If we don’t avoid this word nogo- area, we may find ourselves where we don’t expect. Certainly, for me, the no-go-area we should all canvass for is that Nigeria must remain a country, that is united and indivisible.” Sen. Anthony Adefuye while backing the confab canvassed the need to participate when he said: “We have been agitating for this conference for a long time.

I think we should seize the opportunity to go to the conference and put the positions of the Yoruba known to everybody. For the conference to represent the people of Nigeria, I want all the governors, past presidents, all the executives of the national assembly and all the ethnic groups must be well represented. Also, the resolutions from the confab must be sent to the national assembly for ratification.”

Ajomale, however, differed with Adefuye, Mamora and Olorunfunmi as he said, “I sincerely stand on the position of our party, that the confab is needless, as it won’t be different from the previous ones we have held. We believe that this confab is a distraction, considering the timing. We believe that the timing is too short for all ethnic nationalities to converge to discuss the way forward for this country.”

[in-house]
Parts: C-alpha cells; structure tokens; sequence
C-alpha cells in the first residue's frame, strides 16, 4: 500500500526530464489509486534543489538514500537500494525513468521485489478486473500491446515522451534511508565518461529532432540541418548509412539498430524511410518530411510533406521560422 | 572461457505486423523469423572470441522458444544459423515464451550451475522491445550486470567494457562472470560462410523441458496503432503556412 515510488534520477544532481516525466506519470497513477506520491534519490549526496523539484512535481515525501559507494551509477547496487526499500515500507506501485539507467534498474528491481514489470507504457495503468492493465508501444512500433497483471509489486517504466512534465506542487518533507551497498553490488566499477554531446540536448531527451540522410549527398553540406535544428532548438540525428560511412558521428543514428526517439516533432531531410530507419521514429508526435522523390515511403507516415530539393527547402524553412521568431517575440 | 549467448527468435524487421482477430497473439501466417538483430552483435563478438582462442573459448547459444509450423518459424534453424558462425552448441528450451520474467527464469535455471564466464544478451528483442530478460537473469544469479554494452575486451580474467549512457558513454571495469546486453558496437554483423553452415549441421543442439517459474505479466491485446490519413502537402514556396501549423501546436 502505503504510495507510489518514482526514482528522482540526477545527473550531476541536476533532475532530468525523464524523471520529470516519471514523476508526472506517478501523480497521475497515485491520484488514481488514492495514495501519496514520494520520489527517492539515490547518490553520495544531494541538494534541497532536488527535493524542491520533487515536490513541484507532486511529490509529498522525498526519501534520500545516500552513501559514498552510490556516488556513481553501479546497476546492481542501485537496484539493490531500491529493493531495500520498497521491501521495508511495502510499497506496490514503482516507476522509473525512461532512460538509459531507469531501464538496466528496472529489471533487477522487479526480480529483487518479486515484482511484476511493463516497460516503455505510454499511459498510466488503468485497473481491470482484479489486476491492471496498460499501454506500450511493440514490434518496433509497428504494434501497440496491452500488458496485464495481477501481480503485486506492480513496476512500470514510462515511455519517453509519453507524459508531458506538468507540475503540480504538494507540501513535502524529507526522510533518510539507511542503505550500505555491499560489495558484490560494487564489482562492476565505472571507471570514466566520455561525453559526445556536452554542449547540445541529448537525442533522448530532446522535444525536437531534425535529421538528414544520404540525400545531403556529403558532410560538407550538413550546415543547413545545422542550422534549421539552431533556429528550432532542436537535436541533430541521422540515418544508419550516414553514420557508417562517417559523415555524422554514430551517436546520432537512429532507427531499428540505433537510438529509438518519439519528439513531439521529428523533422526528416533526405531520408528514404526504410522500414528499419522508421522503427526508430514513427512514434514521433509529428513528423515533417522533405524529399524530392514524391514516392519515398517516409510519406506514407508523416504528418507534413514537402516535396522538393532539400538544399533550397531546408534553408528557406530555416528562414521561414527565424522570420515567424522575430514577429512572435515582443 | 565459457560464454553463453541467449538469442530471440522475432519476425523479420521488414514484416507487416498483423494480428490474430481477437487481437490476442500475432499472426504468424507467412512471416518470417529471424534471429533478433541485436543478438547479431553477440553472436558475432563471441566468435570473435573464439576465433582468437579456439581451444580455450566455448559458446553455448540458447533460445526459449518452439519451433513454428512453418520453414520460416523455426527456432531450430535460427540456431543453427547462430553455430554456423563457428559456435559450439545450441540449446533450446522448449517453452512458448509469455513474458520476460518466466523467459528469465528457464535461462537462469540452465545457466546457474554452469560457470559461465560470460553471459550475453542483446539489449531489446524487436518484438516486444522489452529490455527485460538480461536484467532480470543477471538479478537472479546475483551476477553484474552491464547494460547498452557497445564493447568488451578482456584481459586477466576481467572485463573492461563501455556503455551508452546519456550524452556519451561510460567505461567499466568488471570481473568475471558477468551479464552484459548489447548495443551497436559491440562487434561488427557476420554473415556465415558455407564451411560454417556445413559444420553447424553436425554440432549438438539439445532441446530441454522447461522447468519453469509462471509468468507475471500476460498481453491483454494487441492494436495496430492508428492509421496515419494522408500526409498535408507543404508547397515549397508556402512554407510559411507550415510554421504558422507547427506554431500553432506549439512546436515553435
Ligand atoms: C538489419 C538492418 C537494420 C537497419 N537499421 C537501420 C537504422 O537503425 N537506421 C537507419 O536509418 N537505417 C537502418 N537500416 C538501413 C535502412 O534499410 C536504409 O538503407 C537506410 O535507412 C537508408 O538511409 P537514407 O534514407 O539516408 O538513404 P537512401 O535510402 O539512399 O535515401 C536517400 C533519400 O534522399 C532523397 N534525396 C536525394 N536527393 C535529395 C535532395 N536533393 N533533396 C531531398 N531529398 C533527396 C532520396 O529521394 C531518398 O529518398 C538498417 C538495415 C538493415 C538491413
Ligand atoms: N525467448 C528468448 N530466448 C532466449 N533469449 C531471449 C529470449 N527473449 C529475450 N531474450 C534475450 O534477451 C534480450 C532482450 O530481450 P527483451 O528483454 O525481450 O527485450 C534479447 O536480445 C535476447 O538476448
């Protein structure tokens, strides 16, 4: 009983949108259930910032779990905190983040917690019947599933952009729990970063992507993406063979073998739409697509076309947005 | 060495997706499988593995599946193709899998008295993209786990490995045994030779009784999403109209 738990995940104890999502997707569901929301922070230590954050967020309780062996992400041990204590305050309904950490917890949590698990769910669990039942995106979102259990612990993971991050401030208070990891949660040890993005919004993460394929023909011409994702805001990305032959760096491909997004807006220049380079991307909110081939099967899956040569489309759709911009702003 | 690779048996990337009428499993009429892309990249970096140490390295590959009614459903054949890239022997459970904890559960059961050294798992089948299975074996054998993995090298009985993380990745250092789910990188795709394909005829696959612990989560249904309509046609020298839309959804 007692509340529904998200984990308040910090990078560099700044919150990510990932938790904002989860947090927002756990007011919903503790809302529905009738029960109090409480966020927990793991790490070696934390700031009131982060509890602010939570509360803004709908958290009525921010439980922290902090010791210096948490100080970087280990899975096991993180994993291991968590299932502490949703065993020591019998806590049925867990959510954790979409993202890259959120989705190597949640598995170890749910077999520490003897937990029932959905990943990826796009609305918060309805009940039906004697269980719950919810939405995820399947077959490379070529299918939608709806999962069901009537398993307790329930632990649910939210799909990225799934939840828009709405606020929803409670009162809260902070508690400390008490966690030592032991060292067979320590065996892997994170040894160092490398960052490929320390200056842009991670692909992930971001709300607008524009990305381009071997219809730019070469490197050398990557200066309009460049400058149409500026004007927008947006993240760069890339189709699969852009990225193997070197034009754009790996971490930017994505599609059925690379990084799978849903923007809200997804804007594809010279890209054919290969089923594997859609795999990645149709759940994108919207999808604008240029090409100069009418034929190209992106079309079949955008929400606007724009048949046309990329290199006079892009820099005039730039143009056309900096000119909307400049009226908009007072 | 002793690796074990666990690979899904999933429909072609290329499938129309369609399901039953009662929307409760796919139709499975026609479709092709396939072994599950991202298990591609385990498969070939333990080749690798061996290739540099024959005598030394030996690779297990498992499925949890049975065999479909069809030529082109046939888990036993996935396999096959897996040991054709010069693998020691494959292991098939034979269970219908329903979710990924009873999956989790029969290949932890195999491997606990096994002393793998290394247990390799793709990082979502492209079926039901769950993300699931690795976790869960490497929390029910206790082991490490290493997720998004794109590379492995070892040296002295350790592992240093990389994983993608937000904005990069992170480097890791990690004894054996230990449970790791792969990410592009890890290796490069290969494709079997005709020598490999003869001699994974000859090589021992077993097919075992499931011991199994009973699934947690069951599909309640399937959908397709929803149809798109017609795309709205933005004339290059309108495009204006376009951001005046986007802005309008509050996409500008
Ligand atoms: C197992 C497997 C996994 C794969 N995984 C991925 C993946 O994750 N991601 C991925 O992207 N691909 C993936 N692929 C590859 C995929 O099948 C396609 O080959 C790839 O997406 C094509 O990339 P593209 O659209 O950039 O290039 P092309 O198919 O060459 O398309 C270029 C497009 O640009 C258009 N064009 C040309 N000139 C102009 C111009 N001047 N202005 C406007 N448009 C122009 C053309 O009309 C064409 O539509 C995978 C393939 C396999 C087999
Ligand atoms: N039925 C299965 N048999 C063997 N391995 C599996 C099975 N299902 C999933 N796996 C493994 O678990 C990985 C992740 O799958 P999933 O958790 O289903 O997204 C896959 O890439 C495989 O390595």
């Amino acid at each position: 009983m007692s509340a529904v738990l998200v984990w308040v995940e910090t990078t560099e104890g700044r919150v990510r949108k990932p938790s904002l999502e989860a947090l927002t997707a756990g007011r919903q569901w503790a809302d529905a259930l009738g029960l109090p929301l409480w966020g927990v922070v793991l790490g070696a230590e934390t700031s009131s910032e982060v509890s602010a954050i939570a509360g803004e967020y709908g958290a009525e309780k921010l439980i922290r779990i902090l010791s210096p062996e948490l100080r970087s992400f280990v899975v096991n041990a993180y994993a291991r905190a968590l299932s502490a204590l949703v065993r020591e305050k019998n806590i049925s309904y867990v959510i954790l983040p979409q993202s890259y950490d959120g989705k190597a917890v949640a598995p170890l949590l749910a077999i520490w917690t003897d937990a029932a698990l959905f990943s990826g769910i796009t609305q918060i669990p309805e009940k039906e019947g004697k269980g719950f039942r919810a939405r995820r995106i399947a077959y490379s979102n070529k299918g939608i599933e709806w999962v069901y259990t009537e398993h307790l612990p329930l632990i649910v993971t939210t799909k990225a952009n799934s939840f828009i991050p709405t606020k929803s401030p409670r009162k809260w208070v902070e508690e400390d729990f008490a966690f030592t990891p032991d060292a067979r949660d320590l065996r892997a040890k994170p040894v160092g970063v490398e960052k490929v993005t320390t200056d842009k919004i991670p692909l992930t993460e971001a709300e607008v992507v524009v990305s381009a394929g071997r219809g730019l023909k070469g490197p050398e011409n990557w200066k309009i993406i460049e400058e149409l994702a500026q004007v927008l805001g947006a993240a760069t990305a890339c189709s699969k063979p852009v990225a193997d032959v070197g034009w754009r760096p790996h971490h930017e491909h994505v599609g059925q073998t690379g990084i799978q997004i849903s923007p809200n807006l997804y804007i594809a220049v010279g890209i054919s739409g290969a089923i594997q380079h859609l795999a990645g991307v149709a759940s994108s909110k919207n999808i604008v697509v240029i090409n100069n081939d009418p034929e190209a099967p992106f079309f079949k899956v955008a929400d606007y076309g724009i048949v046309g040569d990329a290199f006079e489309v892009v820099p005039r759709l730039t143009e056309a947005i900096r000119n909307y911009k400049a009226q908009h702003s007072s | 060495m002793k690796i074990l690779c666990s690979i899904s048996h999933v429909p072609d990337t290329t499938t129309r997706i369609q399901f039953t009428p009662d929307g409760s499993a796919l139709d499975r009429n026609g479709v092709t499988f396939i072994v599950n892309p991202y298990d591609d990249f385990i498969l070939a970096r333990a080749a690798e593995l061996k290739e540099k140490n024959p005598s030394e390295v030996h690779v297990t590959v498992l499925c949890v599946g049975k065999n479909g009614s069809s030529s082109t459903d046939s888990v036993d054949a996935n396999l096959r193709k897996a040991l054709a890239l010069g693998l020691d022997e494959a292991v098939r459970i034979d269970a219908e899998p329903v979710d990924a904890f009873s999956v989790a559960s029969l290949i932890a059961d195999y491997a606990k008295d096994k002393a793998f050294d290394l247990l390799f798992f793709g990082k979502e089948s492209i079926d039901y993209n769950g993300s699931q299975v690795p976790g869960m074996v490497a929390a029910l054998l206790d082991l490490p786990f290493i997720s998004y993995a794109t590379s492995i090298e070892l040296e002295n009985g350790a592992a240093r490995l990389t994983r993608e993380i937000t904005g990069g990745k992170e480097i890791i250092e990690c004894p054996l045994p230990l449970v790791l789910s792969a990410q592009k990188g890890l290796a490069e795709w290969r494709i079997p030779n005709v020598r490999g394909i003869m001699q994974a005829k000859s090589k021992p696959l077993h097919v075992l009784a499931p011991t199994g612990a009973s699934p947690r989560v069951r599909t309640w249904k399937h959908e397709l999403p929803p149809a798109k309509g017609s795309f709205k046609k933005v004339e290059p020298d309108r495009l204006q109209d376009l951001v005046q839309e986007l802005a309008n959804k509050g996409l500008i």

Dabiri-Erewa toed the line of the party as she said: “I’m on the side of my party, the question we have raised is what’s the underlying motive behind the national conference. At this point in time, what we need is good governance in Nigeria. We need good leadership in Nigeria.

We need good infrastructure. Nigerians want to live together as one, there’s no doubt about that. “So, anything that will truncate 2015 elections should not be allowed by us. I support the position of my party that we should be careful and look at the underlying motives and intentions.

Most importantly is that let free and fair elections count in Nigeria. The moment Nigerians know that one vote counts, things will change. I can’t really prophesy if anything good or bad can come out of this national conference. But now, I stand with the position of my party.” With these discordant tunes from the ranks of the APC, political watchers doubt if the issue of a national dialogue would not truncate the presumed noble intentions of the main opposition party in the land.



National Mirror